What is the GDPR?
GDPR stands for the General Data Protection Regulation. It is the new data privacy regulation for the European Union (EU). It took effect on May 25, 2018.
One of its primary goals is to give EU citizens more control over their personal data, including what’s collected, how long the data is kept, and how the data can be used.
What does it do?
- The GDPR includes regulations that cover:
- Expanding the scope of what constitutes “personal data”
- Requiring services to receive informed consent before collecting and processing personal data
- How companies should handle EU citizens’ personal data
- How and when companies need to notify users about a data breach
- Streamlining enforcement authority
- The “GDPR right to be forgotten,” which grants EU citizens the right to request the erasure of personal data
What is considered personal data?
Under the GDPR, personal data isn’t just a person’s real name, address, identification number, and birth date. Personal data under the GDPR includes any information that can be used to identify someone, including:
- Biographical information: names, dates of birth, Social Security or other identification numbers, phone numbers, and education history
- Electronic data: email addresses, IP address, location data, and online usernames
- Looks, appearance, and behavior: hair color, eye color, and weight
- Employment data: their workplace, salary, and tax information
- Health data: medical history, genetic information, and fingerprints
Whether information is considered “personal data” can vary based on the circumstances. For example, the United Kingdom Information Commissioner’s Office explains that a person’s name may not always be personal data, especially if the name is common. However, when that name is combined with additional information like a telephone number or workplace, it becomes easier to identify that person. It’s also possible to identify someone even if you don’t know their name—think of a neighbor you see often and can recognize but whose name you don’t know.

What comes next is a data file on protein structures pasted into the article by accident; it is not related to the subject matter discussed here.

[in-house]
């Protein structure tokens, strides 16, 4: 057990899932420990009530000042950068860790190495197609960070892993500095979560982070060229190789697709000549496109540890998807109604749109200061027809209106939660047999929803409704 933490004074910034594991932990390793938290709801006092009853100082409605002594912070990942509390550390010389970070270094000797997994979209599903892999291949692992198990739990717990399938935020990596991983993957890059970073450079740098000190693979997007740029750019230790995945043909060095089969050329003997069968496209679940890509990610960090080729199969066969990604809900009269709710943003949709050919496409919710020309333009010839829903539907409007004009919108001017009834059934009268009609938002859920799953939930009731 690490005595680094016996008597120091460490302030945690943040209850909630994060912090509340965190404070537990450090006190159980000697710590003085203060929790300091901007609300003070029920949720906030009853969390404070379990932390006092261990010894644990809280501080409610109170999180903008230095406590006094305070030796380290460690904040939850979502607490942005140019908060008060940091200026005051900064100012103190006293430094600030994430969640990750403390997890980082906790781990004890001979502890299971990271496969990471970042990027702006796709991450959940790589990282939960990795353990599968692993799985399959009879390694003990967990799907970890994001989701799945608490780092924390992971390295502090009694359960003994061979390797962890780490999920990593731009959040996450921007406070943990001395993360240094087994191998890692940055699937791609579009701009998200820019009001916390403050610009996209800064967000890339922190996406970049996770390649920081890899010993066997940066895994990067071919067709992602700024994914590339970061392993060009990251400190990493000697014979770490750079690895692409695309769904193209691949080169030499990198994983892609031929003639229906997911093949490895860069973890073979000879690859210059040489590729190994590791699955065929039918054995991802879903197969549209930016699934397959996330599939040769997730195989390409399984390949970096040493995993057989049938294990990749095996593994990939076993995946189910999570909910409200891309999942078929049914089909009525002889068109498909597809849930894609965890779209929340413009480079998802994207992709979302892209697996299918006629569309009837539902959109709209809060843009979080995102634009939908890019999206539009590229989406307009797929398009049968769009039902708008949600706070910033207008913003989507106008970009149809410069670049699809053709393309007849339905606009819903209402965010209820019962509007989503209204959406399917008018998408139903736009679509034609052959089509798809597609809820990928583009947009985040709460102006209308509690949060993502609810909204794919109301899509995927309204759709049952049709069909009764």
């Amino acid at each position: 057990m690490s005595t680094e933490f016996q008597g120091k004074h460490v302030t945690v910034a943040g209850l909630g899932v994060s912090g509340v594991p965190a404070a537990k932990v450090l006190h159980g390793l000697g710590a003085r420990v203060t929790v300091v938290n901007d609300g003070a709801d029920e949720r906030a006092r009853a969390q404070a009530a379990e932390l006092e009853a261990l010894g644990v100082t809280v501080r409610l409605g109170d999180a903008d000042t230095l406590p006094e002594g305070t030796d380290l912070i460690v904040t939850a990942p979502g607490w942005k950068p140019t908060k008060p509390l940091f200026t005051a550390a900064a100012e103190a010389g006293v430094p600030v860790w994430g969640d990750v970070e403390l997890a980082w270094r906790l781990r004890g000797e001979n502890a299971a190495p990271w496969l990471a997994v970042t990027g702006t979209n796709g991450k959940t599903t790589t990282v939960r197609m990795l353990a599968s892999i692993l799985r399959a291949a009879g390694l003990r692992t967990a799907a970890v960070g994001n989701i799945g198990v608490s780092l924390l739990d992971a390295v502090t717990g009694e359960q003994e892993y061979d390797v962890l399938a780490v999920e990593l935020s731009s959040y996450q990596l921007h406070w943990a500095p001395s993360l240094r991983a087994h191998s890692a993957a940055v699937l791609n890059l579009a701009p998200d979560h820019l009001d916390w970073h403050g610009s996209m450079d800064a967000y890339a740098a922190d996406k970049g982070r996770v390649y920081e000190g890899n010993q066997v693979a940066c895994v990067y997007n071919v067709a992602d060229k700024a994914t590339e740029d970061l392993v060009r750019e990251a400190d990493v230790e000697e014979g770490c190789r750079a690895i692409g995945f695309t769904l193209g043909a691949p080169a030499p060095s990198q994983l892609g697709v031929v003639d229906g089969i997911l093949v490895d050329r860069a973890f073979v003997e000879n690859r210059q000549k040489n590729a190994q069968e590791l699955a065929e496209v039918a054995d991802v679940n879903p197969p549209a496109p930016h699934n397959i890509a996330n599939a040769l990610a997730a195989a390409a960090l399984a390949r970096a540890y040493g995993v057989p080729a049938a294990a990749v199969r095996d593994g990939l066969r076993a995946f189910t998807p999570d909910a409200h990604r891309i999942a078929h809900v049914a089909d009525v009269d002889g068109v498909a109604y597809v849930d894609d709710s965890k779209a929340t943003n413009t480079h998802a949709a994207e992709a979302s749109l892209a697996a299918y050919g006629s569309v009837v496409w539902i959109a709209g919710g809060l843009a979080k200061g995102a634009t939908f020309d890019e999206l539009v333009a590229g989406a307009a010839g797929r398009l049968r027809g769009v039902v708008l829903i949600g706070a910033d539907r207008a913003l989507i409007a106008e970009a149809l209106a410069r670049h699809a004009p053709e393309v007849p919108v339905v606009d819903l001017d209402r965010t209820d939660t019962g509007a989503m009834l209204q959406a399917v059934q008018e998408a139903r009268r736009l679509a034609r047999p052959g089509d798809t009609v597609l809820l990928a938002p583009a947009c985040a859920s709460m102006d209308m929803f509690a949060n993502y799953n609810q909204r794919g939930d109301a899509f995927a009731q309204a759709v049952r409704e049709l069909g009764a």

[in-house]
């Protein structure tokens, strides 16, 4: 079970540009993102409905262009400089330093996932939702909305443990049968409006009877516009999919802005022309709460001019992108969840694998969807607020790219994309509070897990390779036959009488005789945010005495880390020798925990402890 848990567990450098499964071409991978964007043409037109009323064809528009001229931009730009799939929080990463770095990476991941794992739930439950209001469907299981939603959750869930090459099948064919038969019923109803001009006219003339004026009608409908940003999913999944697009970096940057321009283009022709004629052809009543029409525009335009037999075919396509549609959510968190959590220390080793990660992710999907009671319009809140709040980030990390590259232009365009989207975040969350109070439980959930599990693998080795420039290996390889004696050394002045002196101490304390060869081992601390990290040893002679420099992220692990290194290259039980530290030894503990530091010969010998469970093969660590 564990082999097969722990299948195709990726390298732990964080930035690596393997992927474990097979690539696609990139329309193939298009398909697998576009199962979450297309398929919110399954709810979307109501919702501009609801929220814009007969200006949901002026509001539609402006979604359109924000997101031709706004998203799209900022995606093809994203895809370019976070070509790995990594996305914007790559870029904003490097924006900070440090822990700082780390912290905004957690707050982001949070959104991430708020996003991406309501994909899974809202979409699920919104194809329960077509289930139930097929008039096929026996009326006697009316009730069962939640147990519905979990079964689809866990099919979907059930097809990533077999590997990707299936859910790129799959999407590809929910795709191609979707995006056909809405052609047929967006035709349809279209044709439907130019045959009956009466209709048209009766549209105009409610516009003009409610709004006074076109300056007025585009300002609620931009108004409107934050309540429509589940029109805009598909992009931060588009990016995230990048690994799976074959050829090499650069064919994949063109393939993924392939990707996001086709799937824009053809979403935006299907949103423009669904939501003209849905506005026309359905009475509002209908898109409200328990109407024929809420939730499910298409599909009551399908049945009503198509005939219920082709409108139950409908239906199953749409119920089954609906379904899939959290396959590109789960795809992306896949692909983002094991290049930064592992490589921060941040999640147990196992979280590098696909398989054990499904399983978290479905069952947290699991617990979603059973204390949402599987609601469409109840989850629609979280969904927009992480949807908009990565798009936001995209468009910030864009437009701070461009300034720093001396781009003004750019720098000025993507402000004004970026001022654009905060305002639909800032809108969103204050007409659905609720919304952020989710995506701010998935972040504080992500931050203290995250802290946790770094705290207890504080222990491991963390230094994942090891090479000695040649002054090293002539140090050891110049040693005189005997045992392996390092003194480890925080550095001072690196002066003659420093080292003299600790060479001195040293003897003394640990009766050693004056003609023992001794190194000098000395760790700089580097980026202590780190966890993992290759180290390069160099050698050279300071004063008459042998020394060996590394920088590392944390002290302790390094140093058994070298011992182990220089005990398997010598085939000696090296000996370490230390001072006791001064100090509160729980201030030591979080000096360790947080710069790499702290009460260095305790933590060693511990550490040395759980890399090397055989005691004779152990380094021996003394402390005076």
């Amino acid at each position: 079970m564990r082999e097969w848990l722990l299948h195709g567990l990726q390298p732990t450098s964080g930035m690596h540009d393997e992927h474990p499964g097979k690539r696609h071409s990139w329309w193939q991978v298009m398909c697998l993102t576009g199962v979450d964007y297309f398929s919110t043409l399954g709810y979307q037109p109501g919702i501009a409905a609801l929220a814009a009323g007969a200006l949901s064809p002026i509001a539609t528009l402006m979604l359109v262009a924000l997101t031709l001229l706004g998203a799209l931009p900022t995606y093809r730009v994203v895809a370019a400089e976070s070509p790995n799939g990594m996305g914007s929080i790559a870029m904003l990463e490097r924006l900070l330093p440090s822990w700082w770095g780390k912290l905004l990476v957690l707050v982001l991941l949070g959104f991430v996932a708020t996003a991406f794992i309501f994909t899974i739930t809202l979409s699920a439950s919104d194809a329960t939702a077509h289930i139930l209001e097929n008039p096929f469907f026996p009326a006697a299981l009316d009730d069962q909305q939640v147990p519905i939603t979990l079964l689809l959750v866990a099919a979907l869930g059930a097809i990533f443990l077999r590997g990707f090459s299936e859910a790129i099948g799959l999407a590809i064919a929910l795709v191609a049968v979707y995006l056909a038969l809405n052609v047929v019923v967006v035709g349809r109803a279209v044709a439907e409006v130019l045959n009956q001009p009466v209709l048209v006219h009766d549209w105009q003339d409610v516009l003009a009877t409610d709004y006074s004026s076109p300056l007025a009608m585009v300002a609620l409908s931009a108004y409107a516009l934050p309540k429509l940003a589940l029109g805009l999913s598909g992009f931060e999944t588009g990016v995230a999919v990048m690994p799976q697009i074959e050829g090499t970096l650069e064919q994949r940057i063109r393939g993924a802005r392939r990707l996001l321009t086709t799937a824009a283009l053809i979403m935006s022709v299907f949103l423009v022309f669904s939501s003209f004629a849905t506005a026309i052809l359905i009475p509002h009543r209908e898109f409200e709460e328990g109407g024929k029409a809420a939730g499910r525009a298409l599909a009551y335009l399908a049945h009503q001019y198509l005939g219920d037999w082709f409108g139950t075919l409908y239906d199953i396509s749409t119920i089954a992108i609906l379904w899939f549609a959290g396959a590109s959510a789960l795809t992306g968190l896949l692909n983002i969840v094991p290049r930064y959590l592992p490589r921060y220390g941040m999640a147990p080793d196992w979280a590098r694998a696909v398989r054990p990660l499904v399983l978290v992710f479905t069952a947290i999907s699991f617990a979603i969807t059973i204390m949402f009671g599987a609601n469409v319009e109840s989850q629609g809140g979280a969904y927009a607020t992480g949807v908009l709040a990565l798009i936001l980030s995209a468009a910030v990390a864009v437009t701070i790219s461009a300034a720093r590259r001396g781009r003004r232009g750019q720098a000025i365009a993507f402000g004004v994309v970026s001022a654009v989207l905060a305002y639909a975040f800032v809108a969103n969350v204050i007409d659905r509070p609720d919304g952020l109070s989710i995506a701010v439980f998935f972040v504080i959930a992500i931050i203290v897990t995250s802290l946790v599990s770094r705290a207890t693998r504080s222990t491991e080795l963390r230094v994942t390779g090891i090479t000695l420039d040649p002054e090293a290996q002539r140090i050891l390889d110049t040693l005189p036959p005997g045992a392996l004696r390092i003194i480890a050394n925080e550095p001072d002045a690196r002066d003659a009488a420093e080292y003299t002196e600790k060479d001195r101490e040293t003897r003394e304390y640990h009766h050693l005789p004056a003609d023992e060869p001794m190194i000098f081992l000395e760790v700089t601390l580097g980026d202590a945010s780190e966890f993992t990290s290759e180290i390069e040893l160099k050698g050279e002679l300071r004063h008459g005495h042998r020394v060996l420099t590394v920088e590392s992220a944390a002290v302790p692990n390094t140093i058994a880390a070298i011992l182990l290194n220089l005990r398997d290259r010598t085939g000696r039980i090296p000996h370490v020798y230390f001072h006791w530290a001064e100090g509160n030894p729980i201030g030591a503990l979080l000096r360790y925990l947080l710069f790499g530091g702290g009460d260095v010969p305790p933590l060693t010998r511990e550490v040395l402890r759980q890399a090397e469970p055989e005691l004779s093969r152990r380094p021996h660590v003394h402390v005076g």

What are the penalties for violating the GDPR?
Based on the violation, penalties can range from written warnings to periodic data protection audits to fines. Right now, the steepest penalty is a fine of up to €20 million or up to 4% of your business’s annual global turnover (based on the previous financial year), whichever is greater.
Each EU member state can enforce the GDPR against businesses that collect their citizens’ personal data, and each state has a different approach to enforcement.
Does the GDPR apply to us?
Even if you operate a business in the United States, you still may be subject to the GDPR. Review and answer the following:
- Do you collect, store, or host data that comes from other companies?
- Does your business have a presence (virtual or physical) in Europe?
- Does your business plan include expanding to Europe?
- Do you collect data from users through a registration system, contact form, or email marketing?
- Do you use marketing or advertising platforms that capture data from EU users?
- Do you use a website or cloud-based system that’s based in Europe?
If you answered “yes”—or even “I’m not sure”—to any of these questions, it’s possible that the GDPR applies to your business. Stanton Law can advise you whether the GDPR applies to your business and, if so, help you develop a roadmap to get your business in compliance.
The Atlanta privacy and data protection lawyers at Stanton Law can help.
At Stanton Law, we’re focused on representing the long-term interests of businesses and business owners. We are an entrepreneurial law firm that provides top-quality legal services with a practical eye on our clients’ bottom lines. We’d appreciate the chance to earn your business and help you navigate both the GDPR and US-related data protection and privacy regulations. Please contact Jessica Winans for further information.